BEIJING — Torrents of murky brown water gushed past the train window, flowing fast through the subway tunnel. Inside, passengers stood on top of seats, clutching their phones overhead as the muddy tide rose past their chests. Some gasped for air. Others sent desperate last messages to family members, telling them their bank card passcodes and saying goodbye.
“The water outside has already come this high,” one frightened woman said, reaching out to the subway car door in a video that spread quickly online. “My phone is almost dead. I don’t know if this is my last WeChat message.”
The woman, one of some 500 people trapped on a subway amid catastrophic flooding Tuesday night in Zhengzhou, in China’s Henan province, reportedly survived. A dozen people did not.
The scenes of desperation and devastation in Zhengzhou added to a portfolio of disasters this year that have raised the specter of irreversible climate change as never before and offered glimpses of what it means to live on a warming planet where human survival grows more fraught.
Extreme weather this summer has flattened picturesque rural communities in Germany with floodwaters, triggered deadly mudslides in India and sparked heat waves and fires that can be seen from space in the western United States and Canada. Floods have also wrought damage in parts of New Zealand, Nigeria and Iran.
Scientists have been warning for years that rising temperatures will make dry conditions for wildfires more common in some parts of the world and, in other places, trap more moisture in the atmosphere, leading to heavier rainfalls during storms.
That could cause more volatile events like the downpour over London on July 12, when about a month’s worth of rain fell on parts of the British capital, leading to flash floods that paralyzed some streets and forced the partial closure of its famed Underground rail system.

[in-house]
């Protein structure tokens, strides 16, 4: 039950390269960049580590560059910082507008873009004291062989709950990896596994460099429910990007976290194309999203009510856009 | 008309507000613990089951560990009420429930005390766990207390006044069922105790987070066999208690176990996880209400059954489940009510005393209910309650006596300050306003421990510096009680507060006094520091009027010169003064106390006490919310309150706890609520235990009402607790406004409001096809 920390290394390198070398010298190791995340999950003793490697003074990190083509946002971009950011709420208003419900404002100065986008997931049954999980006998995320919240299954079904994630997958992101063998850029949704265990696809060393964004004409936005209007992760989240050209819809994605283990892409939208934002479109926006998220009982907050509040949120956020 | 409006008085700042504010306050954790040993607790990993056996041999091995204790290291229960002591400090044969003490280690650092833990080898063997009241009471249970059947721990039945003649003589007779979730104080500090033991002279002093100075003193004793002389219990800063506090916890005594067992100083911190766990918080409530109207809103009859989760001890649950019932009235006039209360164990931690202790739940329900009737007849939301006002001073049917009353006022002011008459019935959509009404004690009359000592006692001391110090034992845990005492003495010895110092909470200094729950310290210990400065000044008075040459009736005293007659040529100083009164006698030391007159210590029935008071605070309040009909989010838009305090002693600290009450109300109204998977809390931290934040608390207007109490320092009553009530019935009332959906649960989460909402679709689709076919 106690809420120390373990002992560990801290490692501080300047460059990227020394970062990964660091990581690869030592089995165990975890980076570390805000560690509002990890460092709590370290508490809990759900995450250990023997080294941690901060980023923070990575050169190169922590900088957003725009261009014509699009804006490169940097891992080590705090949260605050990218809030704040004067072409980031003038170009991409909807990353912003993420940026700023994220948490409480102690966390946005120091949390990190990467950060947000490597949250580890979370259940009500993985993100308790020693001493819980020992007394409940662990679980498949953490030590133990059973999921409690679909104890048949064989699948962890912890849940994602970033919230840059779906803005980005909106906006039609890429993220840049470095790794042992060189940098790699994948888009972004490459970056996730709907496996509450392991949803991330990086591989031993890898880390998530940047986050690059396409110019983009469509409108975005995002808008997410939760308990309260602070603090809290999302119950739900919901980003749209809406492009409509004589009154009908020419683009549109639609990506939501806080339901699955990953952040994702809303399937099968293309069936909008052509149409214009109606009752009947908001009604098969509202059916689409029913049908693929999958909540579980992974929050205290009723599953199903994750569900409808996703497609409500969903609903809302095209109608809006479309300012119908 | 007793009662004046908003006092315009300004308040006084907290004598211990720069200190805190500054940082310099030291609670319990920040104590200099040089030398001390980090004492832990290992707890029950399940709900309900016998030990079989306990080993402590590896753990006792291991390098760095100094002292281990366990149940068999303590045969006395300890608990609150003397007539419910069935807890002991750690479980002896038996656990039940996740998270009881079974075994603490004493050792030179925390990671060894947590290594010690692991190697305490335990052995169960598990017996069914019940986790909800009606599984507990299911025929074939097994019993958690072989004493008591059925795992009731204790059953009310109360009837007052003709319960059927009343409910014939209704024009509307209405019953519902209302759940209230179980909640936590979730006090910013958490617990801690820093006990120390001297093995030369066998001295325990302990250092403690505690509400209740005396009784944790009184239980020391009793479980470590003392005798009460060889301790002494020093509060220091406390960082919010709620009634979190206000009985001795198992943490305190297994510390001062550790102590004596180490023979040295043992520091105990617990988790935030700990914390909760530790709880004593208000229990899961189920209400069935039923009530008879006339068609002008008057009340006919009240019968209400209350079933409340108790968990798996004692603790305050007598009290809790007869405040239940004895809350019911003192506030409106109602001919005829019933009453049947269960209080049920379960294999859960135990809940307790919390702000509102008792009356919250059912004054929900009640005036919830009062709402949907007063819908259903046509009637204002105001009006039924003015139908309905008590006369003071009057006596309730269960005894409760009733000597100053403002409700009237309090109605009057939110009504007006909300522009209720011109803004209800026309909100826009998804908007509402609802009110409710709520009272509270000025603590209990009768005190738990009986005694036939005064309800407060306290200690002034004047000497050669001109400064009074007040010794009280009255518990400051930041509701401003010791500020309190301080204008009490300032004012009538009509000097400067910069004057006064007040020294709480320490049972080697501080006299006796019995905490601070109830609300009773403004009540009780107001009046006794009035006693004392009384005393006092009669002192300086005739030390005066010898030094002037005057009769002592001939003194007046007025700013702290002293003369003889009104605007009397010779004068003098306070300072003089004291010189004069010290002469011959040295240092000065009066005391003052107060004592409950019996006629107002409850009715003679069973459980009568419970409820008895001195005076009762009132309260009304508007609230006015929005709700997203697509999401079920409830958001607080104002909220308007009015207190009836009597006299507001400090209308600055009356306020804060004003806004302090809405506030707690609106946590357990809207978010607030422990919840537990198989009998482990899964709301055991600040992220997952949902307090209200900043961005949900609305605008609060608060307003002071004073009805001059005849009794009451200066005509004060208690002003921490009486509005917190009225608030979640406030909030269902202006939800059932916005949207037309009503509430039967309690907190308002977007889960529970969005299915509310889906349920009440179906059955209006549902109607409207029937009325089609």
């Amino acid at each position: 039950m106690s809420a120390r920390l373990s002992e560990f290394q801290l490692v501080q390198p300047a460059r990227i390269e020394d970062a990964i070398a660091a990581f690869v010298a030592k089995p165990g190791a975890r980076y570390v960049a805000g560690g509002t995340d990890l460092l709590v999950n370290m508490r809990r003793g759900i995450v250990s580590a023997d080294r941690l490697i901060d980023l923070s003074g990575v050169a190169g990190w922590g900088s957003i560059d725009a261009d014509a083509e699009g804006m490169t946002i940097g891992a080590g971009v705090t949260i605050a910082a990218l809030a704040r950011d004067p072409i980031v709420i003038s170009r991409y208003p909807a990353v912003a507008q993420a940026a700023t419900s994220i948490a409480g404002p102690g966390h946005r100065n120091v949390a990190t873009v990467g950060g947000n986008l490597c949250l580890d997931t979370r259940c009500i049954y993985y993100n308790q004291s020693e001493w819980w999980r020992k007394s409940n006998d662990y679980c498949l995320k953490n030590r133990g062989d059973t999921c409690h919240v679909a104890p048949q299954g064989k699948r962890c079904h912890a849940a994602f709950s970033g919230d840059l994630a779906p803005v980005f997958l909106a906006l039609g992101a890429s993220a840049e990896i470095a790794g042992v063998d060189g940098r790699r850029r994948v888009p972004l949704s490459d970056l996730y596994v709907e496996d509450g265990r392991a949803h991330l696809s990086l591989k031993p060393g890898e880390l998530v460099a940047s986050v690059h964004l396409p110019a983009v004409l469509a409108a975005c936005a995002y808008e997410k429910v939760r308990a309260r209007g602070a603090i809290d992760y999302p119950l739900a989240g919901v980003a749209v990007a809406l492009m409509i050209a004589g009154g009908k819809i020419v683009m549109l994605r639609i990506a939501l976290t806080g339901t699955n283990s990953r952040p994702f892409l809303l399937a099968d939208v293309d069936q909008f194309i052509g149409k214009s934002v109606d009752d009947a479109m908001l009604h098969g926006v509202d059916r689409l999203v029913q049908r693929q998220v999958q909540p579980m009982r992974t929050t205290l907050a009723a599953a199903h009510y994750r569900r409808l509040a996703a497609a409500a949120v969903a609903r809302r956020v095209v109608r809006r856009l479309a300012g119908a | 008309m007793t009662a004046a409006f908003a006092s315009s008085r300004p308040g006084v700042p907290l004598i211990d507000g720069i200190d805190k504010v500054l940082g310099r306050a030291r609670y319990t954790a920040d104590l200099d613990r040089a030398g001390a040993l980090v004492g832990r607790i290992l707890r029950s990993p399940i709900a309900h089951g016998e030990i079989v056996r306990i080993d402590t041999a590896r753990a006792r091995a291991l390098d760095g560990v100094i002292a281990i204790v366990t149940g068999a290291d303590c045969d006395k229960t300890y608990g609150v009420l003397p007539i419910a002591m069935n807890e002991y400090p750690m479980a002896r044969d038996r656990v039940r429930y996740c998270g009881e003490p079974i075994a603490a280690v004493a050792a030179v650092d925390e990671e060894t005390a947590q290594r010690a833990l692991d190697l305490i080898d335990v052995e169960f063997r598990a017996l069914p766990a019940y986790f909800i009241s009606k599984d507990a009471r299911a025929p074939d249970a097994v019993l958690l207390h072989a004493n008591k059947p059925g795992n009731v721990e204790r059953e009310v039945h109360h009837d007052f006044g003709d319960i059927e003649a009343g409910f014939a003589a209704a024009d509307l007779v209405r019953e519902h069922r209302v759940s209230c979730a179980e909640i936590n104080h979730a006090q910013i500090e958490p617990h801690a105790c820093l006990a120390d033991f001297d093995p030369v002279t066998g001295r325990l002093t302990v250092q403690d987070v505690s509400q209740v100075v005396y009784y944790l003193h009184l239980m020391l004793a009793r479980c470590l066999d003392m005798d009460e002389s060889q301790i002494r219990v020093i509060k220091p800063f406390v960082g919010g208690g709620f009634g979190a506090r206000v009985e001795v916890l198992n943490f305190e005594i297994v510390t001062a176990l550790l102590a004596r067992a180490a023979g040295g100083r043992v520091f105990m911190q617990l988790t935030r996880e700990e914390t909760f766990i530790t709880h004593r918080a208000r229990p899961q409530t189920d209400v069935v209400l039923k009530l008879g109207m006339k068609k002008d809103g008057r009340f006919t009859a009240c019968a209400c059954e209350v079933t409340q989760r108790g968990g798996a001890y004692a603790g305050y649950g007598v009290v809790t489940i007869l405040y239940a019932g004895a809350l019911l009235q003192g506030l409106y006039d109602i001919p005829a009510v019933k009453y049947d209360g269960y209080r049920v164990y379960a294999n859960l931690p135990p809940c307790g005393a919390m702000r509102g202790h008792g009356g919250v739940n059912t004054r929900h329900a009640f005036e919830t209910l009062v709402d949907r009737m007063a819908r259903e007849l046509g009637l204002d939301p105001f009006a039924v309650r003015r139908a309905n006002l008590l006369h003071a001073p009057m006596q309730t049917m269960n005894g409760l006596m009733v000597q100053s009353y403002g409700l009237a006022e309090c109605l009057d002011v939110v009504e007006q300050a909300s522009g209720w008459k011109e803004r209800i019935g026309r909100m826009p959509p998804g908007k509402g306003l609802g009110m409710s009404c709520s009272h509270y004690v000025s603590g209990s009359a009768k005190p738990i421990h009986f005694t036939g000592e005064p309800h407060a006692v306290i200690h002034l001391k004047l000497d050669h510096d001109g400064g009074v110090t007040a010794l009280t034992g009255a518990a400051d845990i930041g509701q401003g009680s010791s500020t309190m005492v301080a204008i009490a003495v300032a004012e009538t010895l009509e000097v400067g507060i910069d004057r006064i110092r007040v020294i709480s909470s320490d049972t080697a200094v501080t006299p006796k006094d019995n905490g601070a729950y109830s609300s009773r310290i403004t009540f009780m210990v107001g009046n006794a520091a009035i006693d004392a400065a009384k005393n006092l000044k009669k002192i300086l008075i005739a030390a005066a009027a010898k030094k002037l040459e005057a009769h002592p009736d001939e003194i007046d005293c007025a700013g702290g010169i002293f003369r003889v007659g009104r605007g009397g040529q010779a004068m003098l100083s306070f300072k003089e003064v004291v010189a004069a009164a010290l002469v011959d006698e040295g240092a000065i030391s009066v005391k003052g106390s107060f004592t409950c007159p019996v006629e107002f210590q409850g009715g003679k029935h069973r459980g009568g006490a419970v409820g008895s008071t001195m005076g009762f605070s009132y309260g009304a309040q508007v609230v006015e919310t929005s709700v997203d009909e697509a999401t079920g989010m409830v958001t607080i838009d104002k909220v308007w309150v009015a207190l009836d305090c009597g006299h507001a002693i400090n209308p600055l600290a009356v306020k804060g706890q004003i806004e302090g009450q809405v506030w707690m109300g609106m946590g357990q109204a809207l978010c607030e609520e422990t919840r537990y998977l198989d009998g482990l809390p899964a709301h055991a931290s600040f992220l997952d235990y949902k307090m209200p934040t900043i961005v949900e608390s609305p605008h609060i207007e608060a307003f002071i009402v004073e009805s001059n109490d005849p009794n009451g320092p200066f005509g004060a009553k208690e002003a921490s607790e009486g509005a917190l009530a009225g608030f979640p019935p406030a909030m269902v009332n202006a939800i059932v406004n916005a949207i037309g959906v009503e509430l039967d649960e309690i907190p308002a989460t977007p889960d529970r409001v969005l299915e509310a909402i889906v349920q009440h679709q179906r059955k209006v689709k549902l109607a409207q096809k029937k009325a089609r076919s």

It could also inflict more unprecedented heat waves like those experienced this month in the Pacific Northwest, where hundreds of people are believed to have died from the extreme temperatures, and Russia’s Siberia, where nearly 200 separate forest fires have choked the region in smoke that has since drifted to Alaska.
“All of this was predicted in climate science decades ago,” said John P. Holdren, a professor of environmental policy at Harvard’s John F. Kennedy School of Government. “We only had to wait for the actual emergence in the last 15 to 20 years. Everything we worried about is happening, and it’s all happening at the high end of projections, even faster than the previous most pessimistic estimates.”
Scientists and environmental activists are in a race to persuade the world to reduce greenhouse gas emissions by enough to prevent global temperatures from rising more than 1.5 degrees Celsius above preindustrial levels. Failure to do so could result in massive disruptions such as famine and widespread coastal flooding. Time is short: Global temperatures have already risen on average by 1.2 degrees Celsius since 1880.